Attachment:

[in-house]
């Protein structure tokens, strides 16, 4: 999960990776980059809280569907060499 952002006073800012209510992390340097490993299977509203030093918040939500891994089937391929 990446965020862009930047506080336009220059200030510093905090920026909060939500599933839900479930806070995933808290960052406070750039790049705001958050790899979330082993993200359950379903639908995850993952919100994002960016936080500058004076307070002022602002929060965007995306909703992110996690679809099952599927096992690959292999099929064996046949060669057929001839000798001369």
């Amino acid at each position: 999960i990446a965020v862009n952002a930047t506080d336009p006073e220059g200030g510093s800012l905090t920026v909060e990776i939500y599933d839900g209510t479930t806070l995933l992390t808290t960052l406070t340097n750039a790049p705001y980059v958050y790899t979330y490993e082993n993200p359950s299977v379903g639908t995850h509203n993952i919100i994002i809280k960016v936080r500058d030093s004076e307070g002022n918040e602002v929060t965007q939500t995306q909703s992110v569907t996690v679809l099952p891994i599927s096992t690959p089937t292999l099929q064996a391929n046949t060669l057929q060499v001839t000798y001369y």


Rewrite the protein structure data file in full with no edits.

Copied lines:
[in-house]
């Protein structure tokens, strides 16, 4: 999960990776980059809280569907060499 952002006073800012209510992390340097490993299977509203030093918040939500891994089937391929 990446965020862009930047506080336009220059200030510093905090920026909060939500599933839900479930806070995933808290960052406070750039790049705001958050790899979330082993993200359950379903639908995850993952919100994002960016936080500058004076307070002022602002929060965007995306909703992110996690679809099952599927096992690959292999099929064996046949060669057929001839000798001369």
């Amino acid at each position: 999960i990446a965020v862009n952002a930047t506080d336009p006073e220059g200030g510093s800012l905090t920026v909060e990776i939500y599933d839900g209510t479930t806070l995933l992390t808290t960052l406070t340097n750039a790049p705001y980059v958050y790899t979330y490993e082993n993200p359950s299977v379903g639908t995850h509203n993952i919100i994002i809280k960016v936080r500058d030093s004076e307070g002022n918040e602002v929060t965007q939500t995306q909703s992110v569907t996690v679809l099952p891994i599927s096992t690959p089937t292999l099929q064996a391929n046949t060669l057929q060499v001839t000798y001369y």